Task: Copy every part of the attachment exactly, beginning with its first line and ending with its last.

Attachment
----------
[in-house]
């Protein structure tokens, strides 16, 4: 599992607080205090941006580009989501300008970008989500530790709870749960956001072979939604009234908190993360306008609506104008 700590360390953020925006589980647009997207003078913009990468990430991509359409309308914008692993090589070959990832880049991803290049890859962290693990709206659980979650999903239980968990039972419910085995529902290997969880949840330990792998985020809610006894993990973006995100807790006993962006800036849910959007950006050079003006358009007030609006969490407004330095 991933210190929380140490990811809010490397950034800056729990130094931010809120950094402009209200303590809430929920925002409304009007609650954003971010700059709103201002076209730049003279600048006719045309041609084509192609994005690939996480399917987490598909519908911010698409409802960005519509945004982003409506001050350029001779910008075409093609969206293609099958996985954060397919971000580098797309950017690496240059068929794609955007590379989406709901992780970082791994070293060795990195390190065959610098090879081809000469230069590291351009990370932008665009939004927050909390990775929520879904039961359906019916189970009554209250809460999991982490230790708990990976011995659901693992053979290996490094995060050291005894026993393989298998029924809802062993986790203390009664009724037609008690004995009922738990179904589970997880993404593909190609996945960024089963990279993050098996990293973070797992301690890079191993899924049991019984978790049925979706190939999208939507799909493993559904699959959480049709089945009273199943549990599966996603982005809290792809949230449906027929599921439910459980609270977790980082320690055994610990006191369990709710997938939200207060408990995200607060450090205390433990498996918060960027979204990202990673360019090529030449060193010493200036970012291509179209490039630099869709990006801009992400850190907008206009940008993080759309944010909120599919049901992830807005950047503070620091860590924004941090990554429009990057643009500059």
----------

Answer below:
[in-house]
């Protein structure tokens, strides 16, 4: 599992607080205090941006580009989501300008970008989500530790709870749960956001072979939604009234908190993360306008609506104008 700590360390953020925006589980647009997207003078913009990468990430991509359409309308914008692993090589070959990832880049991803290049890859962290693990709206659980979650999903239980968990039972419910085995529902290997969880949840330990792998985020809610006894993990973006995100807790006993962006800036849910959007950006050079003006358009007030609006969490407004330095 991933210190929380140490990811809010490397950034800056729990130094931010809120950094402009209200303590809430929920925002409304009007609650954003971010700059709103201002076209730049003279600048006719045309041609084509192609994005690939996480399917987490598909519908911010698409409802960005519509945004982003409506001050350029001779910008075409093609969206293609099958996985954060397919971000580098797309950017690496240059068929794609955007590379989406709901992780970082791994070293060795990195390190065959610098090879081809000469230069590291351009990370932008665009939004927050909390990775929520879904039961359906019916189970009554209250809460999991982490230790708990990976011995659901693992053979290996490094995060050291005894026993393989298998029924809802062993986790203390009664009724037609008690004995009922738990179904589970997880993404593909190609996945960024089963990279993050098996990293973070797992301690890079191993899924049991019984978790049925979706190939999208939507799909493993559904699959959480049709089945009273199943549990599966996603982005809290792809949230449906027929599921439910459980609270977790980082320690055994610990006191369990709710997938939200207060408990995200607060450090205390433990498996918060960027979204990202990673360019090529030449060193010493200036970012291509179209490039630099869709990006801009992400850190907008206009940008993080759309944010909120599919049901992830807005950047503070620091860590924004941090990554429009990057643009500059």